The Rachmaninoff Competition was announced two years ago with a proposed budget of $3 million to $3.5 million. Since then, the competition’s budget has been scaled back to a more modest $1 million--including $300,000 from the Russian Ministry of Culture, to cover the costs of bringing the Moscow Radio Symphony to Pasadena to play during the competition; a $350,000 donation from Los Angeles-based Pipeline Music, which controls the rights to the classical music archives of the Russian Federation; about $200,000 in money and in-kind donations from the city of Pasadena; and the rest from private donations.

Recent California state budget cuts, the rocky stock market and a dearth of major corporate grants caused festival organizers to adjust downward. As a result, many of the “festival” aspects of the event have been eliminated, including a multi-city tour of the winners and an April 1 concert at the Kodak Theatre featuring the Moscow Radio Symphony.

The Moscow Radio Symphony will accompany the pianists in the Rachmaninoff round of the finals competition; they will perform Beethoven with the Pasadena Symphony. Along with the grand prize, second and third prizes of $20,000 and $15,000 respectively will be awarded, as well as $5000 to the remaining three finalists, and $2500 each to the six semifinalists who don’t make the final rounds.

Yoder calls the procedure for the Rachmaninoff Competition superior to that of most piano competitions. For one thing, no judge may have been a teacher to any competitor for three years before the competition.

Also, some of the judges at the Pasadena event also participated in the preliminary rounds, judging the videotaped entries. Yoder says it is often the case that the more prestigious judges only participate during the final rounds, when the field has been weeded out by what is often, in his estimation, a less discerning panel. (He acknowledges that Ashkenazy will only judge the Rachmaninoff final rounds, due to scheduling problems.)

‘Interesting Pianists,

Some Real Personalities’

“The preliminary juries tend to select people who play fast, technically well and safely, but are not that interesting,” Yoder says. “Anybody who knows the piano knows that it is almost impossible to play the piano with a lot of artistic interest and note-perfect at the same time.

What has come out of [the Rachmaninoff process so far] is some really interesting pianists, some real personalities--the kind of people who get shut out of other competitions.”

Richard Rodzinski, president of the Van Cliburn Foundation and vice president of the World Federation of Music Competitions, an umbrella organization based in Geneva, disagrees.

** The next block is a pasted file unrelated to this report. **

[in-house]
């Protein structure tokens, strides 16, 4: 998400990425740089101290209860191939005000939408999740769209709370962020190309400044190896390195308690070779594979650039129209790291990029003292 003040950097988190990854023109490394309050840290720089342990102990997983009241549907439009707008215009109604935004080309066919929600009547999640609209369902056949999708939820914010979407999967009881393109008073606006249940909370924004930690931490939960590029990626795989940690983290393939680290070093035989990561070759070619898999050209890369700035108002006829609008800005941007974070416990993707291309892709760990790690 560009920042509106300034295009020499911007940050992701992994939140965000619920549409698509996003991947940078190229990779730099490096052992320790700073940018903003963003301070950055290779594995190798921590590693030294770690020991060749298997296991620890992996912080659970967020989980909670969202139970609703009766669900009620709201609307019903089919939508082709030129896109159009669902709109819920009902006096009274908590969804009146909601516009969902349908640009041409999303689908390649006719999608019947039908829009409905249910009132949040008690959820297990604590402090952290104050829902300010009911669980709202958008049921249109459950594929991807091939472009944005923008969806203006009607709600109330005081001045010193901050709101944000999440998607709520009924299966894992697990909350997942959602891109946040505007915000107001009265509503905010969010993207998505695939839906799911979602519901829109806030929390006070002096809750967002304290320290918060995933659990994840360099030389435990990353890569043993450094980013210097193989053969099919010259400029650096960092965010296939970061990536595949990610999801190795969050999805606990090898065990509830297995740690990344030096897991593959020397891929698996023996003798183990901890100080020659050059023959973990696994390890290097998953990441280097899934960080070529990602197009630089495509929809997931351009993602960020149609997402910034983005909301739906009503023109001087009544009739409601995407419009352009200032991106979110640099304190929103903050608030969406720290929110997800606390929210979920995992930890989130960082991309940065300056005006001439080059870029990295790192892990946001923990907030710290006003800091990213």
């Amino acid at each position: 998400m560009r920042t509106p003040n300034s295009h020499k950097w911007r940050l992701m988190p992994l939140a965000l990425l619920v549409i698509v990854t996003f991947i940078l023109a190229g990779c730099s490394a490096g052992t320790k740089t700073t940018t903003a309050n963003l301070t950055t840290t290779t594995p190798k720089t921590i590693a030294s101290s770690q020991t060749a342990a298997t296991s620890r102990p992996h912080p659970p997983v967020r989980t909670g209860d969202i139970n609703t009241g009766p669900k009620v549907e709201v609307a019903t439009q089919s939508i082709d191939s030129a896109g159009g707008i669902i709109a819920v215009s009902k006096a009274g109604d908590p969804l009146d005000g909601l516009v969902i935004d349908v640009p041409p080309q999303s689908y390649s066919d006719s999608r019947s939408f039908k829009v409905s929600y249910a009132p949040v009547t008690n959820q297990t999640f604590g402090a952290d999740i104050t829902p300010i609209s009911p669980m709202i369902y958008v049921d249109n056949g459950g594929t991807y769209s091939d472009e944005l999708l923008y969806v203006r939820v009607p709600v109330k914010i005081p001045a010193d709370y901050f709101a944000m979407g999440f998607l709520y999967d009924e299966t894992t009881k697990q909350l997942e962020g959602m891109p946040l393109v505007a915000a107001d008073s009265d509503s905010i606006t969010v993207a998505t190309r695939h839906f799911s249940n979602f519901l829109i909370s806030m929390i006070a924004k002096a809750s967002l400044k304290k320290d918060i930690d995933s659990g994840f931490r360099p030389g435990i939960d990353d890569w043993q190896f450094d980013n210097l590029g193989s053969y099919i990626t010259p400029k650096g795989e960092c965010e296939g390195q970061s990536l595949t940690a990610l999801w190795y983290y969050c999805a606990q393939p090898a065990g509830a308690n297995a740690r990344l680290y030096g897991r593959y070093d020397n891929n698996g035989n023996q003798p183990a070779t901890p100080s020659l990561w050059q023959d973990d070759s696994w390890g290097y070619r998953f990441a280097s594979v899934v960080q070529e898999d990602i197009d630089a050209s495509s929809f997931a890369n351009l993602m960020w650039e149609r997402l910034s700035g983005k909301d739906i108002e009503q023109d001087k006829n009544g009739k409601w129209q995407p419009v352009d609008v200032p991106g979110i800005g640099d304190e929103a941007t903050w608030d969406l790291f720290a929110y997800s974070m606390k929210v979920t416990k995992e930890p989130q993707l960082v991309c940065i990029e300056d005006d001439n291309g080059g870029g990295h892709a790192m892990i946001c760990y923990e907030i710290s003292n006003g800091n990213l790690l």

Though he acknowledges that eliminating politics remains a constant battle for the federation, he describes the competition rules at, for instance, the Van Cliburn competition as “lily-white and crystal-clean.”

In the Van Cliburn event, Rodzinski says, a competitor’s teacher may be on the judging panel but must abstain from voting on that competitor. He adds that no judges are added or changed in the final rounds of the competition, and says that that requirement is standard in most major piano competitions."There is absolutely no horse trading because the scores are immediately made public to the jury,” Rodzinski says of the Van Cliburn competition. “If anybody is trying to do any monkey business, all his colleagues will see it right away.”

Rodzinski expressed surprise, however, upon being told that during the Rachmaninoff competition judges’ individual scores will be posted on a Web site.

“Very often, you will want to maintain close collegial relationships with a lot of these [competitors] for years afterward; how difficult would it be to do that if you know that a certain judge slammed you?” Rodzinski says.

Whether or not the Rachmaninoff Piano Competition and Festival breaks new ground when it comes to judging, at least one observer says that the time, and the place, is right to launch a new piano competition.

“Piano festivals are a dime a dozen, but I think this is a very smart move,” said Willem Wijnbergen, former executive director of the Los Angeles Philharmonic and now director of the Carmel Bach Festival.

“The way they are going about the U.S.-Russia alliance is very smart, and I think Pasadena, right now, is a classical music producers’ heaven, because there is a real community there. The resources and the mind-set are there.

“There is a whole romantic component to [Rachmaninoff’s] music; if you are a smart producer, you can milk the romance out of it; people like romance. And there’s also the connection with L.A. You can connect all these dots and come up with quite a picture.”


Rachmaninoff International Piano Competition. First and second rounds: Saturday-March 30, Norton Simon Museum; final rounds: April 2-5, Pasadena Civic Auditorium. First-round tickets: $25. Second-round tickets: $35. (213) 383-3528. Final rounds: $27-$120. (626) 449-7360.